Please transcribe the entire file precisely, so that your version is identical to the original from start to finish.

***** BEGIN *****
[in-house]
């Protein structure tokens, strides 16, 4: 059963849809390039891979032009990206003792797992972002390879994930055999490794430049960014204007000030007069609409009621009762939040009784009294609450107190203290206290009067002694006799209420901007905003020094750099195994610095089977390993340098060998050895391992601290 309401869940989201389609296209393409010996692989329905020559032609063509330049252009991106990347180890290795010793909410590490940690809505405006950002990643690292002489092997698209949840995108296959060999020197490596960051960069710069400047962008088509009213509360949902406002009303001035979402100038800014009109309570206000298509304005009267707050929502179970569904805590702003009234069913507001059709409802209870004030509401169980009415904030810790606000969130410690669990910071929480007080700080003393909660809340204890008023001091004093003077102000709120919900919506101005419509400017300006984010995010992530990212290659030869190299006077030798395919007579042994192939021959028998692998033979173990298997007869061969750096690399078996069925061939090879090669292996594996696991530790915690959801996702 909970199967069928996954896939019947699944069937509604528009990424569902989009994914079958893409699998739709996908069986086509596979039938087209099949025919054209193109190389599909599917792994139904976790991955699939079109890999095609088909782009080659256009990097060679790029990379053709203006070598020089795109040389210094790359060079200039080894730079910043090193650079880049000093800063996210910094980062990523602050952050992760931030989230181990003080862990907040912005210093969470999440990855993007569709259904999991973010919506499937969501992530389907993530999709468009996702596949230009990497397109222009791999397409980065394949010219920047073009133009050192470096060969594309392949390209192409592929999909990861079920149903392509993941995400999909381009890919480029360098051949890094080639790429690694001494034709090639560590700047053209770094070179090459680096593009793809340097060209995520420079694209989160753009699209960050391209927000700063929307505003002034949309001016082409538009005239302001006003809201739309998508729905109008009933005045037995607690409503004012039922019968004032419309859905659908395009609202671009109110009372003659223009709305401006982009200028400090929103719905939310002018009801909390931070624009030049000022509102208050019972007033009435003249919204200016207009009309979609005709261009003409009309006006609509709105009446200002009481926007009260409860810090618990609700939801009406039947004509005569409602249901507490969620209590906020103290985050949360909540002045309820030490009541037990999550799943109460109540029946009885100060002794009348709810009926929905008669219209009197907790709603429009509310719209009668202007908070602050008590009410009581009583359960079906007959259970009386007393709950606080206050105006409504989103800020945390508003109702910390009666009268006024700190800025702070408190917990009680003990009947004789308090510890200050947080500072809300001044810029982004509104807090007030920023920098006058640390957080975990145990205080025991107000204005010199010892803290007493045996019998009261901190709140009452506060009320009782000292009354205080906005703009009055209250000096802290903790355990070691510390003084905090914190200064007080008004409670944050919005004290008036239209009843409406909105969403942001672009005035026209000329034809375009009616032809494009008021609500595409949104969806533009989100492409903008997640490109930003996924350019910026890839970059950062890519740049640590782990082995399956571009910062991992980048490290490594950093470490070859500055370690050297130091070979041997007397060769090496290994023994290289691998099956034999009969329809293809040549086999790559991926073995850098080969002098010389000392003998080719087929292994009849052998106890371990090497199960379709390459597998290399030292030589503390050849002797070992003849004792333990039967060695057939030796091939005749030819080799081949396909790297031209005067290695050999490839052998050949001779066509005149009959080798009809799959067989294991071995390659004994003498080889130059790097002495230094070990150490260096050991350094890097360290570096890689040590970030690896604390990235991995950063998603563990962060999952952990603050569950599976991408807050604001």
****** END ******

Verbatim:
[in-house]
């Protein structure tokens, strides 16, 4: 059963849809390039891979032009990206003792797992972002390879994930055999490794430049960014204007000030007069609409009621009762939040009784009294609450107190203290206290009067002694006799209420901007905003020094750099195994610095089977390993340098060998050895391992601290 309401869940989201389609296209393409010996692989329905020559032609063509330049252009991106990347180890290795010793909410590490940690809505405006950002990643690292002489092997698209949840995108296959060999020197490596960051960069710069400047962008088509009213509360949902406002009303001035979402100038800014009109309570206000298509304005009267707050929502179970569904805590702003009234069913507001059709409802209870004030509401169980009415904030810790606000969130410690669990910071929480007080700080003393909660809340204890008023001091004093003077102000709120919900919506101005419509400017300006984010995010992530990212290659030869190299006077030798395919007579042994192939021959028998692998033979173990298997007869061969750096690399078996069925061939090879090669292996594996696991530790915690959801996702 909970199967069928996954896939019947699944069937509604528009990424569902989009994914079958893409699998739709996908069986086509596979039938087209099949025919054209193109190389599909599917792994139904976790991955699939079109890999095609088909782009080659256009990097060679790029990379053709203006070598020089795109040389210094790359060079200039080894730079910043090193650079880049000093800063996210910094980062990523602050952050992760931030989230181990003080862990907040912005210093969470999440990855993007569709259904999991973010919506499937969501992530389907993530999709468009996702596949230009990497397109222009791999397409980065394949010219920047073009133009050192470096060969594309392949390209192409592929999909990861079920149903392509993941995400999909381009890919480029360098051949890094080639790429690694001494034709090639560590700047053209770094070179090459680096593009793809340097060209995520420079694209989160753009699209960050391209927000700063929307505003002034949309001016082409538009005239302001006003809201739309998508729905109008009933005045037995607690409503004012039922019968004032419309859905659908395009609202671009109110009372003659223009709305401006982009200028400090929103719905939310002018009801909390931070624009030049000022509102208050019972007033009435003249919204200016207009009309979609005709261009003409009309006006609509709105009446200002009481926007009260409860810090618990609700939801009406039947004509005569409602249901507490969620209590906020103290985050949360909540002045309820030490009541037990999550799943109460109540029946009885100060002794009348709810009926929905008669219209009197907790709603429009509310719209009668202007908070602050008590009410009581009583359960079906007959259970009386007393709950606080206050105006409504989103800020945390508003109702910390009666009268006024700190800025702070408190917990009680003990009947004789308090510890200050947080500072809300001044810029982004509104807090007030920023920098006058640390957080975990145990205080025991107000204005010199010892803290007493045996019998009261901190709140009452506060009320009782000292009354205080906005703009009055209250000096802290903790355990070691510390003084905090914190200064007080008004409670944050919005004290008036239209009843409406909105969403942001672009005035026209000329034809375009009616032809494009008021609500595409949104969806533009989100492409903008997640490109930003996924350019910026890839970059950062890519740049640590782990082995399956571009910062991992980048490290490594950093470490070859500055370690050297130091070979041997007397060769090496290994023994290289691998099956034999009969329809293809040549086999790559991926073995850098080969002098010389000392003998080719087929292994009849052998106890371990090497199960379709390459597998290399030292030589503390050849002797070992003849004792333990039967060695057939030796091939005749030819080799081949396909790297031209005067290695050999490839052998050949001779066509005149009959080798009809799959067989294991071995390659004994003498080889130059790097002495230094070990150490260096050991350094890097360290570096890689040590970030690896604390990235991995950063998603563990962060999952952990603050569950599976991408807050604001």